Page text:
What is the efficacy of vaccination against meningococcal meningitis?

Updated: Jul 16, 2018
  • Author: Francisco de Assis Aquino Gondim, MD, PhD, MSc, FAAN; Chief Editor: Niranjan N Singh, MBBS, MD, DM, FAHS, FAANEM  more...
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Vaccination is used for close contacts of patients with meningococcal disease due to A, C, Y, or W135 serogroups, to prevent secondary cases. [17] Current meningococcal vaccines are indicated for active immunization to prevent invasive meningococcal disease caused by Neisseria meningitidis. MenHibrix, a combination vaccine, is a 4-dose sequence approved for use in children as young as 6 weeks old and is indicated for active immunity against invasive disease caused by Neisseria meningitides serogroups C and Y, and Haemophilus influenzae type b.

In October 2014, the FDA approved the first meningococcal vaccine for serogroup B (Trumenba) under the breakthrough therapy designation and accelerated approval regulatory pathways. Recent outbreaks of serogroup B meningococcal disease on a few college campuses have heightened concerns for this potentially deadly disease.

Approval was based on 3 randomized trials conducted in the United States and Europe in about 2800 adolescents. Among participants who were given 3 doses of the vaccine, 82% developed antibodies against 4 different N meningitidis serogroup B strains representative of those that cause serogroup B meningococcal disease in the United States compared with less than 1% before vaccination. [18]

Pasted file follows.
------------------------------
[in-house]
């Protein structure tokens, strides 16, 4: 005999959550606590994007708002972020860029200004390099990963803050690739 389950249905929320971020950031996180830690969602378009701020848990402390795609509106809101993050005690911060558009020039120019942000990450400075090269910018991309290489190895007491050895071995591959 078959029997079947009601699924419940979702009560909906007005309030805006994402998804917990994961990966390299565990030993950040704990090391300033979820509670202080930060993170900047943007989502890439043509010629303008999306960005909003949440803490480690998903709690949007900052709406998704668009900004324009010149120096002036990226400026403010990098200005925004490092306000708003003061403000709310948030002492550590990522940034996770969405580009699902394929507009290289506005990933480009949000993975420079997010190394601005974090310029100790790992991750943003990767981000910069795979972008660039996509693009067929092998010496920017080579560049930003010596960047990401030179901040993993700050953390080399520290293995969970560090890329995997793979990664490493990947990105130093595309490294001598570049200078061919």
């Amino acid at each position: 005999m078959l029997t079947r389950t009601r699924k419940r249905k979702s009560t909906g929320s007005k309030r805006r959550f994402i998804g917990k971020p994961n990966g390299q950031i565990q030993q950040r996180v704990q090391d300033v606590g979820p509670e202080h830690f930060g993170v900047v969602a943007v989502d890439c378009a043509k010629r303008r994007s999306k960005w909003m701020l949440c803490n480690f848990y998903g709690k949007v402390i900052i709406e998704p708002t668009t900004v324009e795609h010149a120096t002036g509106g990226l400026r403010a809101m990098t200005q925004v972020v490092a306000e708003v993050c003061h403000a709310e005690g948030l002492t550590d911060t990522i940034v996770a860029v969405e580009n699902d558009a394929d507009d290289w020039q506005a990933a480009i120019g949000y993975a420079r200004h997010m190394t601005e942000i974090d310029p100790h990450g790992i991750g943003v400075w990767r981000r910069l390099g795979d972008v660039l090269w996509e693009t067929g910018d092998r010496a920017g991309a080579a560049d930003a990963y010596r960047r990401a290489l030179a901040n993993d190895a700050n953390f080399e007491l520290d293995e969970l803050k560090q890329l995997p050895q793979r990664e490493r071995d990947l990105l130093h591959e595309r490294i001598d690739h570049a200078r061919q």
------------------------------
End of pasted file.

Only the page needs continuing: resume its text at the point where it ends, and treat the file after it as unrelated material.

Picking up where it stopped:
In January 2015, a second meningococcal serogroup B vaccine was approved (Bexsero). [26]

According to the Centers for Disease Control and Prevention, in 2012, approximately 500 cases of meningococcal disease were reported; of those, 160 resulted from serogroup B.

Epidemics usually spread rapidly to a peak within weeks but may last for several months in the absence of vaccination.

Mass immunization of selected communities, using polyvalent A and C polysaccharide vaccine, is a useful control measure.

Vaccines against meningococcus A, C, W, and Y are available. ACIP guidelines include a recommendation for primary immunization for children aged 11-12 years, with a booster dose at age 16 years. [19] The vaccine is also recommended for adults and children at high risk (aged 2 months or older). [20, 21] High-risk persons include military recruits, contacts to index cases, individuals travelling to areas of high incidence or areas affected by outbreaks, patients with asplenia, adolescents with HIV infection, and persons with terminal complement disorders. Serogroup B vaccine is indicated as a 3-dose series in adolescents and young adults aged 10 through 25 years. College students also benefit from vaccination.

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